Have no fear. First, positive feedbacks are the exception to the rule. The latest positive feedback to be shot down is the forming of heat trapping cirrus clouds. A University of Alabama-Huntsville study last month shows just the opposite. Secondly, the Pacific Decadel Oscillation shows strong signs of finally moving back into it's negative phase which will bring us many more continent cooling La Ninas. Thirdly, NASA last month showed how the majority of ice loss in the Arctic is from the Arctic Oscillation and the North Atlantic Oscillation both being in positive phase together for an extended time. The Southern hemisphere just came off one of it's coldest, longest winters in decades. The Canadian weather service is predicting the coldest Canadian winter in 15 years.
And most important of all sunspot cycle 24 has still not started. The longer it takes to start, the weaker it will be. We already know that cycle 25 will be the weakest in hundreds of years. Put the two of them back to back and you will see another Dalton Minimum type lowering of planetary temps.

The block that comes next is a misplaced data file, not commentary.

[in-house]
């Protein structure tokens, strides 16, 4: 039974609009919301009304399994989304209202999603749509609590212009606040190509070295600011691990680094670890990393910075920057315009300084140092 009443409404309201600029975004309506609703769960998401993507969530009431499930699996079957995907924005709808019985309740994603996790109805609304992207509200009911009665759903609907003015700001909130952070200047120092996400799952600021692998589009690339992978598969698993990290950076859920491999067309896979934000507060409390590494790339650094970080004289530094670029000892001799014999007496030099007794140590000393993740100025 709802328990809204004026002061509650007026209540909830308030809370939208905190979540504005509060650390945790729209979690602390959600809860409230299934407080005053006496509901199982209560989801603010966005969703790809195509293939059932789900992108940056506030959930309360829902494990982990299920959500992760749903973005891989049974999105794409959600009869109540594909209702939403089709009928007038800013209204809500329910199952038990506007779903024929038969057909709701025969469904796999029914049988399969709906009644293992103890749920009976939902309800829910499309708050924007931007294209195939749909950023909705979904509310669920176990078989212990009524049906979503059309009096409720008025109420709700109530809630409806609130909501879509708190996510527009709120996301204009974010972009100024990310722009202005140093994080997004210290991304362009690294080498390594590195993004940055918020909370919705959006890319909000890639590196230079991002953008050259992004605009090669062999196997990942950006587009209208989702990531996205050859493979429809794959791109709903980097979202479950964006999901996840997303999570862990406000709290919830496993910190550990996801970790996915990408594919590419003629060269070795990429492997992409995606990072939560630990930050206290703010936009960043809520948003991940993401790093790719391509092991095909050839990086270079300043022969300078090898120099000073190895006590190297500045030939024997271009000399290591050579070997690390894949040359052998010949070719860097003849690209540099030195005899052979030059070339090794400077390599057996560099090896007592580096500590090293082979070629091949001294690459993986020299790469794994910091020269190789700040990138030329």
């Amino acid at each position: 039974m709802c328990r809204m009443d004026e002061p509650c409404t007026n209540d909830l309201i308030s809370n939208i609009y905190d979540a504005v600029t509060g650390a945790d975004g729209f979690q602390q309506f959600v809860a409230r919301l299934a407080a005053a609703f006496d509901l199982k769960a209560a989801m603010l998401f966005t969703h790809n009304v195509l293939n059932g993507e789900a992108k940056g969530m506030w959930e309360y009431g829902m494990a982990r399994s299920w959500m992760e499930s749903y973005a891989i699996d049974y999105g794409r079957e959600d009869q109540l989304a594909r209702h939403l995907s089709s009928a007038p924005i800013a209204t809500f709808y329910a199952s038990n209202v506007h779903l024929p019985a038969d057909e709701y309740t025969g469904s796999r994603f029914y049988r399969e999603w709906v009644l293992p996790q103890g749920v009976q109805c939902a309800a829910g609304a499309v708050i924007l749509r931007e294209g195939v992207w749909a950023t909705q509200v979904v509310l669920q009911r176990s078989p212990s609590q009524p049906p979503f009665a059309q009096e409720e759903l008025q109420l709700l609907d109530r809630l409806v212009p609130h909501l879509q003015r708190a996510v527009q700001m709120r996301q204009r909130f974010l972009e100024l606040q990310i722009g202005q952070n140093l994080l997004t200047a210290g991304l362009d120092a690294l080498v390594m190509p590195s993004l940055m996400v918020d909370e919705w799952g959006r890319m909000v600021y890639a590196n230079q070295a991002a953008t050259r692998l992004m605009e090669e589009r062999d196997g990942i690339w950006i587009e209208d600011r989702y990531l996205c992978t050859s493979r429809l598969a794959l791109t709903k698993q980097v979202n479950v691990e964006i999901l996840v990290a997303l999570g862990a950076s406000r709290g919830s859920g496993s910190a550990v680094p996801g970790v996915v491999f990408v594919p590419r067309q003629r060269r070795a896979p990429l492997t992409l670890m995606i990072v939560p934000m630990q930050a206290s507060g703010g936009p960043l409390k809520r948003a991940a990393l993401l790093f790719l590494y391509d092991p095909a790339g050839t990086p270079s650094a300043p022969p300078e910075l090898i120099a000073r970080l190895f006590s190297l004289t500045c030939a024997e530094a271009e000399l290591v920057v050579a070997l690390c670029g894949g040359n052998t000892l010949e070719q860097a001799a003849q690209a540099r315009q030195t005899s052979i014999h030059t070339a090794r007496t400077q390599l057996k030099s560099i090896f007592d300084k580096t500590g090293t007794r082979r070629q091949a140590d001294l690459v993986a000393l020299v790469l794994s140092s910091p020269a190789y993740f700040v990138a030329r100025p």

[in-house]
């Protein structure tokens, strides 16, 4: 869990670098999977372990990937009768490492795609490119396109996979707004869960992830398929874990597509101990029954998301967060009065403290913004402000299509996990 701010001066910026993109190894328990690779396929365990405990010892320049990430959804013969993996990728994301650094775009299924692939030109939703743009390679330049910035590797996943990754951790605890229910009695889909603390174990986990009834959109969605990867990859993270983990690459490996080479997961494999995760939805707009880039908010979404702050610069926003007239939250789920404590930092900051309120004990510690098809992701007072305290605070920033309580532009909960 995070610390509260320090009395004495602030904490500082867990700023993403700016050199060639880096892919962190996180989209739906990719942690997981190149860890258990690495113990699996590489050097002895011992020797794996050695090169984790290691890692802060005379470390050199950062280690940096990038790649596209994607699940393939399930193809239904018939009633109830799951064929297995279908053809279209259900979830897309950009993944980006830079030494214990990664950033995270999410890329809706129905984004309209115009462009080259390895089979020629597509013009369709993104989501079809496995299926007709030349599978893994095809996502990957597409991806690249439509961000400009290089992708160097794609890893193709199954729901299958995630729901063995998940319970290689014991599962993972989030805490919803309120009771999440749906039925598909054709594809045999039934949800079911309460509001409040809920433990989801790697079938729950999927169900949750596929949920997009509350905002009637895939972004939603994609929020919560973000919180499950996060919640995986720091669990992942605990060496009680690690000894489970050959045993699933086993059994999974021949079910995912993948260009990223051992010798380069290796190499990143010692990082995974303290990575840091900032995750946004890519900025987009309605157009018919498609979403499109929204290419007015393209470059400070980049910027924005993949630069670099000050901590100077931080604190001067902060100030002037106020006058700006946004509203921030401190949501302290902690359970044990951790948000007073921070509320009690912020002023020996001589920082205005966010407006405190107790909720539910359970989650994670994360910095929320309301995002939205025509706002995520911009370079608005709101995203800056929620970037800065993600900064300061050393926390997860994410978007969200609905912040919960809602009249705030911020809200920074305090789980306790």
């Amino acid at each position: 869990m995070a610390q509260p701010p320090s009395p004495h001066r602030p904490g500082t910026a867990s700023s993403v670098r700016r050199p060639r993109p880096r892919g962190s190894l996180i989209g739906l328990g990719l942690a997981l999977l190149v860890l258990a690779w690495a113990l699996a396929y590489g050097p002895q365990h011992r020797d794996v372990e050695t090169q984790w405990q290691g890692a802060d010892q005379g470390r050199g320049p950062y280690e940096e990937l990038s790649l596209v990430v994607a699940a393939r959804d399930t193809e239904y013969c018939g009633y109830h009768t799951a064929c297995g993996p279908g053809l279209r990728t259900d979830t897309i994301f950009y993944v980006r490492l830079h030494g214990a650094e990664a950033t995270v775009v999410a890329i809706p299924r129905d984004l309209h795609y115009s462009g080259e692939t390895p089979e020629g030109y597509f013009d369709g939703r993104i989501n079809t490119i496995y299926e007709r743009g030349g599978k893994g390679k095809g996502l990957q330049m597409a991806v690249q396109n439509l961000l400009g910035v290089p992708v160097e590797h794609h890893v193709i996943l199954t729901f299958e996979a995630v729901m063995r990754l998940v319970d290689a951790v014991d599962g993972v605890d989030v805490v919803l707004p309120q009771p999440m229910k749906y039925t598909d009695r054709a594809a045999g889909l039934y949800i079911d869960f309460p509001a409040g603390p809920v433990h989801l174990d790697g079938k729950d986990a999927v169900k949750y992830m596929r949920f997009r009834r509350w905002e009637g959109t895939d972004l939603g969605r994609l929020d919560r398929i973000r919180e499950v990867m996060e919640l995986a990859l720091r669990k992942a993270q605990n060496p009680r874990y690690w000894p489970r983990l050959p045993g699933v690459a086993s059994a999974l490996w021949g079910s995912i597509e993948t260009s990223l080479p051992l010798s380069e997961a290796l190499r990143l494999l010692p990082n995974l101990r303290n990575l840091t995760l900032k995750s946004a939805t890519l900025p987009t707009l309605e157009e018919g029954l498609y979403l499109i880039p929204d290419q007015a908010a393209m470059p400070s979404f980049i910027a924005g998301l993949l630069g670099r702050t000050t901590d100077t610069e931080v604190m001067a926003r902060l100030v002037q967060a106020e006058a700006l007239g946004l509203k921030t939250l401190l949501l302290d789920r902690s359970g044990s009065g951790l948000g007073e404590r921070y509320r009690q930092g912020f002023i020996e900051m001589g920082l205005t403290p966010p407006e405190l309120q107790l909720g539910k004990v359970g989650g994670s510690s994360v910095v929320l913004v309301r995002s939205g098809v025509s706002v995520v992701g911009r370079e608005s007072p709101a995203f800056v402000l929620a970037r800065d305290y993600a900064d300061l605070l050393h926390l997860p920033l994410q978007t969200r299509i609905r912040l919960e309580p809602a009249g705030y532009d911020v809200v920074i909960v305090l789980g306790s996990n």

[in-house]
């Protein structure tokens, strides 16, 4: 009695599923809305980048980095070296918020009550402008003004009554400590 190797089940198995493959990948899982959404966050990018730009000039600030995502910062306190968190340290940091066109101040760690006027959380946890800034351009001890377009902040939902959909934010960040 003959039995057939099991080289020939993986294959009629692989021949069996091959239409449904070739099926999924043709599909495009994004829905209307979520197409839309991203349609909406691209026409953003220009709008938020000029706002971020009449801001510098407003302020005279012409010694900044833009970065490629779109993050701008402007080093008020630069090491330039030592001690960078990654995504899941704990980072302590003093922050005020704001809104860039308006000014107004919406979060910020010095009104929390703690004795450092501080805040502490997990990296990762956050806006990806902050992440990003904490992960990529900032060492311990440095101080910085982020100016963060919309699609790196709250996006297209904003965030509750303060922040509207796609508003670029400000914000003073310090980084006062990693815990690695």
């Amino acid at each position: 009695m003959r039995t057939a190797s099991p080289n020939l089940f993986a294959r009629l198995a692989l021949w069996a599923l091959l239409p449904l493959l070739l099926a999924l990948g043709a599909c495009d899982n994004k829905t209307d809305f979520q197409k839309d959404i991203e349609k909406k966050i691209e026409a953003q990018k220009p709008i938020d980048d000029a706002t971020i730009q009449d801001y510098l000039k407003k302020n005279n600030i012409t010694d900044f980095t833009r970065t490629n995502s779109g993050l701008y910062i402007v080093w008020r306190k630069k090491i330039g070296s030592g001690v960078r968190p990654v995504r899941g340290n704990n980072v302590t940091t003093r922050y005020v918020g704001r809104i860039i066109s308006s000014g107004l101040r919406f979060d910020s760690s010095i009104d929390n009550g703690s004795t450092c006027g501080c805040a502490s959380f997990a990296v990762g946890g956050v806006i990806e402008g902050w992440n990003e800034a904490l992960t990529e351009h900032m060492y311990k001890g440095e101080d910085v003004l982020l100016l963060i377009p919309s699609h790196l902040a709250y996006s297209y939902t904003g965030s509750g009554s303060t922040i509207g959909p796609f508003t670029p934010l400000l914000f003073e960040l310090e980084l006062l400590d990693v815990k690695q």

We're going to drop over a full degree Celsius over the next twenty years.

World Peace said...

Most destructive WMD is the "Global Warming". As seen from the movie, "Water World" and the "Day After Tomorrow". Our enemy is the Gloable Warming Now. Last Global Warming took 99.99% of entire living things in the earth; The Ice Age. Most of the Science Fiction has came to be true. It could come faster than that we could ever imagine. 2012, 444. 4+4+4=12. 44th US President's 4th year = 2012. Kyoto Treaty ends in 2012. Mayan Calendar ends in 2012. 444 ~ Three crosses. 4 ~ number of death in Asia. We, all humans, must unite and fight the Global Warming.